Leg-yield to a circle
Posted by Irina Yastrebova on Wednesday, March 23, 2011 10:39 PM
Leg-yield to a circle is a suppling exercise that can help to increase your horse's attention, obedience, ability to bend and engage inside hind. For the rider it is a great exercise in focus, proper application of aids without disturbing combined balance and planning ahead to create a smooth blend of two different movements. The great thing about this exercise is you can ride a numerous combinations of it. From very simple to quite complicated ones that involve several changes of bend and direction. This exercise in its more difficult form is introduced in First Level test 3.
Now I will list the variations in a descending order from simple to difficult:
  • Leg-yield from quarter line to a wall followed by 15 m circle - This one is the easiest because the arena is used to favor horse's desire to move toward the wall. The bend does not change throughout the exercise and diameter of the turns and circles is large. You can repeat the exercise on each quarter line or use the same location and allow your horse to have a mental break on the following long side. Riding forward and refreshing the trot is a good idea.
  • Leg-yield from centerline to a wall followed by 10 m circle - This one is the similar to above. Diameter of turns and circles is smaller which increases the difficulty. And the leg-yield is more acute with greater sideway movement, especially, if you do not have a big arena. Refreshing with the forward trot either on a diagonal or long side is more important to prevent your horse from losing push from behind.
  • Leg-yield from the wall to quarter line followed by 15 m circle - This looks similar to the very first one but the difficult part comes from the fact that you must leave the wall for a leg-yield and flexion/bend will change twice: first after the corner into leg-yield and then from a leg-yield to a circle
  • Leg-yield from the wall to center line followed by 10 m circle either direction - Here we see increased bending, increased sideway movement and increased bend. To ride this exercise well you need more engagement and obedience from your horse and you need to stay in the moment to prepare the next movement.
  • Leg-yield from the wall to center line followed by 10 m figure eight in the center and a leg-yield back to the same wall (First Level Test 3) - I like this particular exercise and was very happy to see it in the new dressage tests. I think it is a neat combination of movements that require horse and rider to really work together, stay balanced and straight. If you are not sure you can execute it in trot try it in walk first. It will give you a taste of the flow and transitions between the movements without complications of trot where everything comes at you much faster.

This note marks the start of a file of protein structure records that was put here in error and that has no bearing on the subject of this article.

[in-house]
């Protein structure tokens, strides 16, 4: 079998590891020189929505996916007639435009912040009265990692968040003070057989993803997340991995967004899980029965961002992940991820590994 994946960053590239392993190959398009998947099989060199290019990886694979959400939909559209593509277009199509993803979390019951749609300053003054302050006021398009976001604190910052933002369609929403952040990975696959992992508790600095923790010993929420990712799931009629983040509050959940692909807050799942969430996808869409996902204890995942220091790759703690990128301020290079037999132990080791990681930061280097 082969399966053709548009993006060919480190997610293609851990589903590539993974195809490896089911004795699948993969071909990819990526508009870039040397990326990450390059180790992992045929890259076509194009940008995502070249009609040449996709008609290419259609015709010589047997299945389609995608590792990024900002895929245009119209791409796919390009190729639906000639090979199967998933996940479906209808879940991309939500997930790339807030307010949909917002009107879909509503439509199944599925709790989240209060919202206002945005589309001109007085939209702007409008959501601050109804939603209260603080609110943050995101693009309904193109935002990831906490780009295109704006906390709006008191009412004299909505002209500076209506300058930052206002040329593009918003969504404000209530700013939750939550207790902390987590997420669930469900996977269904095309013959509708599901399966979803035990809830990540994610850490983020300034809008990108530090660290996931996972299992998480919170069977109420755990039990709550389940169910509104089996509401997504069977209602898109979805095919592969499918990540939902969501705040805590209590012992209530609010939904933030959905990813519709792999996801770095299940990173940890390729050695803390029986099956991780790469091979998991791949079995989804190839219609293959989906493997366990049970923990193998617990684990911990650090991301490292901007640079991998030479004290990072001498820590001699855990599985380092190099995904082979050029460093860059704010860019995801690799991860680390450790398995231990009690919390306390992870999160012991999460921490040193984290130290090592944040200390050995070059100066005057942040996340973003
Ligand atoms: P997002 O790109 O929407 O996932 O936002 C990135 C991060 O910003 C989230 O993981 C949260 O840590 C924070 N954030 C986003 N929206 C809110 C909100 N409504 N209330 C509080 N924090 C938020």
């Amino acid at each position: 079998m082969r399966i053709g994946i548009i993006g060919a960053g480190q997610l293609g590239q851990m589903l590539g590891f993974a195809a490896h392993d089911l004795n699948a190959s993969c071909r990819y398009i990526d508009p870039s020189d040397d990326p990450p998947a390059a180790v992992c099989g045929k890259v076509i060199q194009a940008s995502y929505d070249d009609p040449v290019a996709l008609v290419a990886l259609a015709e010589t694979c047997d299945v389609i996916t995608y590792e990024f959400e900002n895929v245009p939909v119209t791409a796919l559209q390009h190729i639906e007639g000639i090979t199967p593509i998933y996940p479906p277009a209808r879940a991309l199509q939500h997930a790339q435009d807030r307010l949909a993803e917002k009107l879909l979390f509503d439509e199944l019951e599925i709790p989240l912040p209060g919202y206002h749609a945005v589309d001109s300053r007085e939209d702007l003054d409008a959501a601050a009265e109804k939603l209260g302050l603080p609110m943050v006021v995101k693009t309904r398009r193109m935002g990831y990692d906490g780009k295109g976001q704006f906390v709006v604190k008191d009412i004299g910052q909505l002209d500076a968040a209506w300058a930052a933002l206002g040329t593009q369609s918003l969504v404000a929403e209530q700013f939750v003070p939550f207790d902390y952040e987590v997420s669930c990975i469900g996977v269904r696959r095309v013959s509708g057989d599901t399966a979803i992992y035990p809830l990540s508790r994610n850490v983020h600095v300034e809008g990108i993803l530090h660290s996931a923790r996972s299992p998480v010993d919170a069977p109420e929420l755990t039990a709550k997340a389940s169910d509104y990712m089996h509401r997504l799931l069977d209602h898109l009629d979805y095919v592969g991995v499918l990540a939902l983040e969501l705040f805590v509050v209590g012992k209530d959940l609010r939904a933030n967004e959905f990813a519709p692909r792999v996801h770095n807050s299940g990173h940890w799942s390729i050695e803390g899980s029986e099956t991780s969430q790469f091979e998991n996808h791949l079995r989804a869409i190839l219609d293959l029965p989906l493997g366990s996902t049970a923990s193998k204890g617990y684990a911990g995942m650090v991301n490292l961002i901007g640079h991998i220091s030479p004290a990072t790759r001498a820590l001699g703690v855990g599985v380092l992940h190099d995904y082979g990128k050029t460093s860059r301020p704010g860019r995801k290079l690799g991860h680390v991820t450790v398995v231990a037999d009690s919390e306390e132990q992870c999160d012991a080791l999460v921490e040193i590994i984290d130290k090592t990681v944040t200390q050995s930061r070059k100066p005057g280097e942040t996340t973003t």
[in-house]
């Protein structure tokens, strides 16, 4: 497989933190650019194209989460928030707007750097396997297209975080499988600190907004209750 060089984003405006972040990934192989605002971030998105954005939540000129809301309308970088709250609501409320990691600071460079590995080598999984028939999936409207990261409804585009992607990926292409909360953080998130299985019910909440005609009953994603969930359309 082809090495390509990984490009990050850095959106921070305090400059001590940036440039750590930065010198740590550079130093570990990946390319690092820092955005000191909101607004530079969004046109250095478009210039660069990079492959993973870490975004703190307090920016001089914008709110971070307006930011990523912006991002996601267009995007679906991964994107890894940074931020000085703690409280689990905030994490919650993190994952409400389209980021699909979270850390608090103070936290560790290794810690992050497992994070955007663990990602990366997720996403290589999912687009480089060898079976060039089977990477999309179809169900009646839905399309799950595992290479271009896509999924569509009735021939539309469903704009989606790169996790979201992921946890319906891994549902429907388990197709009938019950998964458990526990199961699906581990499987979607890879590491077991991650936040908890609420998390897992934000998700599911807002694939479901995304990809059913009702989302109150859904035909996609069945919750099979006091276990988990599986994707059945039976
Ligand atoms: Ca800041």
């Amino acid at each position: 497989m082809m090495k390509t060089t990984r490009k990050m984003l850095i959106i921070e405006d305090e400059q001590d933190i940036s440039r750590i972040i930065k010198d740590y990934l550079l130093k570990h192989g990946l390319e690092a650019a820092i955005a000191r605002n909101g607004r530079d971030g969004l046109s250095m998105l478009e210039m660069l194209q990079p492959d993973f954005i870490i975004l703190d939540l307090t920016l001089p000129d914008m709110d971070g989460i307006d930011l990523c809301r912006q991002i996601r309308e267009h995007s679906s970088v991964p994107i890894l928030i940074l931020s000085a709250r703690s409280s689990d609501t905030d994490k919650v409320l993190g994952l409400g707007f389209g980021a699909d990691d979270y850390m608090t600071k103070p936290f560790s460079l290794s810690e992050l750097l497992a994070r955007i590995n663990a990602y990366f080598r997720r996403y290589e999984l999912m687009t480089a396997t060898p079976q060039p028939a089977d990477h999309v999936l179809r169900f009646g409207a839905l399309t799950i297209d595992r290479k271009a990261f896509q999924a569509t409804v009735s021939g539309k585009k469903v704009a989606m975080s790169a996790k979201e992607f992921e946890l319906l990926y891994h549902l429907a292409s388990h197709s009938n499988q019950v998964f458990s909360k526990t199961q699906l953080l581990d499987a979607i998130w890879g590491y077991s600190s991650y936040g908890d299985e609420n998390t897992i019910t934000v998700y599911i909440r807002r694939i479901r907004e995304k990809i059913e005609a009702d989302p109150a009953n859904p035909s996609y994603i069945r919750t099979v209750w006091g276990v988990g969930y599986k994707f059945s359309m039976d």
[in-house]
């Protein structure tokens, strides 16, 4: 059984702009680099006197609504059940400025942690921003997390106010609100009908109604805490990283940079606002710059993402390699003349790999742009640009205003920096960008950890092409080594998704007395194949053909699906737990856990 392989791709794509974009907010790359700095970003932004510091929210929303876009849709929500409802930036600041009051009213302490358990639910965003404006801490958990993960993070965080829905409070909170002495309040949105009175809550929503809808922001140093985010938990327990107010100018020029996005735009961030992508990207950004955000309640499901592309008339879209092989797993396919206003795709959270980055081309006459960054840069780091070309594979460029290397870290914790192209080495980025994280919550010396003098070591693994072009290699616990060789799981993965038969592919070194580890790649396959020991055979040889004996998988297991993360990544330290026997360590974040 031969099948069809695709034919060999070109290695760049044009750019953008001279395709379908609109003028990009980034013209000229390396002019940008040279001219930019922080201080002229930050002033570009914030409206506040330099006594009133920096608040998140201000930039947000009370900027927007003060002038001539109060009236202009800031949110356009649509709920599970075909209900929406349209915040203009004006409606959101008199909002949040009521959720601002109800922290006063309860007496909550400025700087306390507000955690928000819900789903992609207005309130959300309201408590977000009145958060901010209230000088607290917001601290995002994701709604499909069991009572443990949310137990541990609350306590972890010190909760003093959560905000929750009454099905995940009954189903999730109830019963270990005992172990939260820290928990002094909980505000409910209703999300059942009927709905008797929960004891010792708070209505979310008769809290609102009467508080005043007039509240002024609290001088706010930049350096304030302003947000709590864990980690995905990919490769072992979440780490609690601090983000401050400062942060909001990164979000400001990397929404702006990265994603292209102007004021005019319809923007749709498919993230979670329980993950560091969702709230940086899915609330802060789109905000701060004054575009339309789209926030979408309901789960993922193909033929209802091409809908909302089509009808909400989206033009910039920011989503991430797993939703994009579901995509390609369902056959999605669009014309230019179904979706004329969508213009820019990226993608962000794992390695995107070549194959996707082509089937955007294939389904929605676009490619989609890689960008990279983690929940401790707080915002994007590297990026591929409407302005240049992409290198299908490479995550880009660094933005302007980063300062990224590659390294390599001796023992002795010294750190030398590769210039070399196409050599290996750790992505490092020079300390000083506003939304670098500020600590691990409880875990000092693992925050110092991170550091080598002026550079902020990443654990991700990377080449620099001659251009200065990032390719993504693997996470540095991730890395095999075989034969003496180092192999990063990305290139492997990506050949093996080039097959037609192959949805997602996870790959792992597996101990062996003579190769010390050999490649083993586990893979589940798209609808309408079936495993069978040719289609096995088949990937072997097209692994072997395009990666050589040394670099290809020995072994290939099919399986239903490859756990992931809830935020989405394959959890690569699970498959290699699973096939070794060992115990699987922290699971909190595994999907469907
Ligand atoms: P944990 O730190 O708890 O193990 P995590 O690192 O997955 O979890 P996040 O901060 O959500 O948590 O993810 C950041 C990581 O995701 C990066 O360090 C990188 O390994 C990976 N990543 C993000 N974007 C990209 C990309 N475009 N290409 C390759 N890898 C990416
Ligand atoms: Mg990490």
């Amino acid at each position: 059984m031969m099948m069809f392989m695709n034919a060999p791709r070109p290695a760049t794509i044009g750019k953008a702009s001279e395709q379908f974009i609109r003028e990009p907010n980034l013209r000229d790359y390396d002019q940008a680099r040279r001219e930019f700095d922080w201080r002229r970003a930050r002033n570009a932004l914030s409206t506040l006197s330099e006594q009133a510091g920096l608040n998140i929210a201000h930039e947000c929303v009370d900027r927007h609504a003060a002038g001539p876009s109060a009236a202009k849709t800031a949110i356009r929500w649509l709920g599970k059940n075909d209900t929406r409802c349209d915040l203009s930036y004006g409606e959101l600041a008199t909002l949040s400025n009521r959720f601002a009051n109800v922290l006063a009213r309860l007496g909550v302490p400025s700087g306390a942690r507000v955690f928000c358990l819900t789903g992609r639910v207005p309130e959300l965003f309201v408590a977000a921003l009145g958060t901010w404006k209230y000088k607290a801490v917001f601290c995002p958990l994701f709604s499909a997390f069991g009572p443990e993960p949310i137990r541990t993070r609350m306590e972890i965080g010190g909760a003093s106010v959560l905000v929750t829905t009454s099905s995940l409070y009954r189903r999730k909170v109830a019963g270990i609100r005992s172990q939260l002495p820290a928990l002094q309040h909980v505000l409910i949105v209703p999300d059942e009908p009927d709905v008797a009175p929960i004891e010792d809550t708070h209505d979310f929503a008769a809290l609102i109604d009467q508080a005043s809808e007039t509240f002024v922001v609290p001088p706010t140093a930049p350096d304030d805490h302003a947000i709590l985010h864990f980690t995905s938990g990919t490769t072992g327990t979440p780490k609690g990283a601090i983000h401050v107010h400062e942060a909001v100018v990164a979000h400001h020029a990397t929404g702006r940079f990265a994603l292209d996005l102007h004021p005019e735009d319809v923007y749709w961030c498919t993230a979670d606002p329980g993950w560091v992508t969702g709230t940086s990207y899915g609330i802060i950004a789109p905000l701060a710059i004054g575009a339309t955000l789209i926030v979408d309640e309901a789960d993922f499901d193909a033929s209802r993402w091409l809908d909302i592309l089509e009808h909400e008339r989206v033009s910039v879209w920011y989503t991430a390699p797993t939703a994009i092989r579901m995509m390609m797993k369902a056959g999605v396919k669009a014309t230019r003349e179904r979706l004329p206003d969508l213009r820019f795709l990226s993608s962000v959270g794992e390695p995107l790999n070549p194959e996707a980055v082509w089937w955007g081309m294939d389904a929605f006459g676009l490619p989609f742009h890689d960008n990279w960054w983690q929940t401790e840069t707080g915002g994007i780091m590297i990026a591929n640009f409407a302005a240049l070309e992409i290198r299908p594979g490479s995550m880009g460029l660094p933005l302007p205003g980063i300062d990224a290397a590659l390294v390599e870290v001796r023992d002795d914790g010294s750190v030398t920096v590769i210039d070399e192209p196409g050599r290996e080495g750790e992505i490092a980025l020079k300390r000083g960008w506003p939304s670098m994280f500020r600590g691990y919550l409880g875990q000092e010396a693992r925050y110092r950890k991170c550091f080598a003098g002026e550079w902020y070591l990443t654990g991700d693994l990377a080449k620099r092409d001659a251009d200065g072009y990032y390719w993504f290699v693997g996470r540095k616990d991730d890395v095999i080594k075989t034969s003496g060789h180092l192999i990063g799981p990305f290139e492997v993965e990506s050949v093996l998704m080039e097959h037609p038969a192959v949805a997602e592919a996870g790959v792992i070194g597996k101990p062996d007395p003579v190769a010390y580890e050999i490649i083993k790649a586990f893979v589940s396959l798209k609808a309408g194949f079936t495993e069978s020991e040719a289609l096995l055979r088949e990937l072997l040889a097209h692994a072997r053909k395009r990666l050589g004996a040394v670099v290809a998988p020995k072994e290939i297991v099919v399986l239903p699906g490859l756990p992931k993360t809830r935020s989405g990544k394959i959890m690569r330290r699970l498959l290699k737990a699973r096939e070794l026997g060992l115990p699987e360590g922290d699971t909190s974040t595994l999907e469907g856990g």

• Leg-yield from one quarter line to the other followed by 10 m circle - I put this one last because all the movements are done away from the wall and this increases the difficulty level because you are only left with your skills, no walls will help you to turn your horse, stop him from drifting, or stop him from making circle bigger than you want. It is all in your hands. Not literally, though!
I didn't give very specific descriptions on where exactly to start a leg-yield or where to ride a circle. This is another way to create even more variations. Depending on your horse specific areas that require improvement you can tailor these exercises to your own needs. The principle here is to ask your horse to do opposite of what he is prefer on his own. For example, if he is rushing leg-yield - slow him down or start circle earlier, if he is cutting into a circle - spiral out, or delay your circle, etc.
You can make your horse leg-yield faster and start circle earlier. Or you can postpone the beginning and start leg-yielding later. You can ride this exercise in slower trot, faster trot, more forward trot, more collected trot, or a combination of two. My only warning is to plan ahead and then work on executing your plan. This will help you develop discipline and more accurate riding. If you find yourself creating a more difficult exercise than you and your horse can handle, recognize that and simplify things. It is important to challenge yourself and your horse, but not too much to make it too hard for both of you. Remember you can increase a level of difficulty every ride by very little and before you know your horse will be executing movements with ease and precision. One more thing to remember - do not drill! Repetition is important, however, stop before your horse is tired and/or bored.
Happy riding...
 
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My blog is about teaching, riding and training. I share what is important to me in my work with horses and riders. The writing helps me to think things over and have a better understanding of training ideas and priciples.
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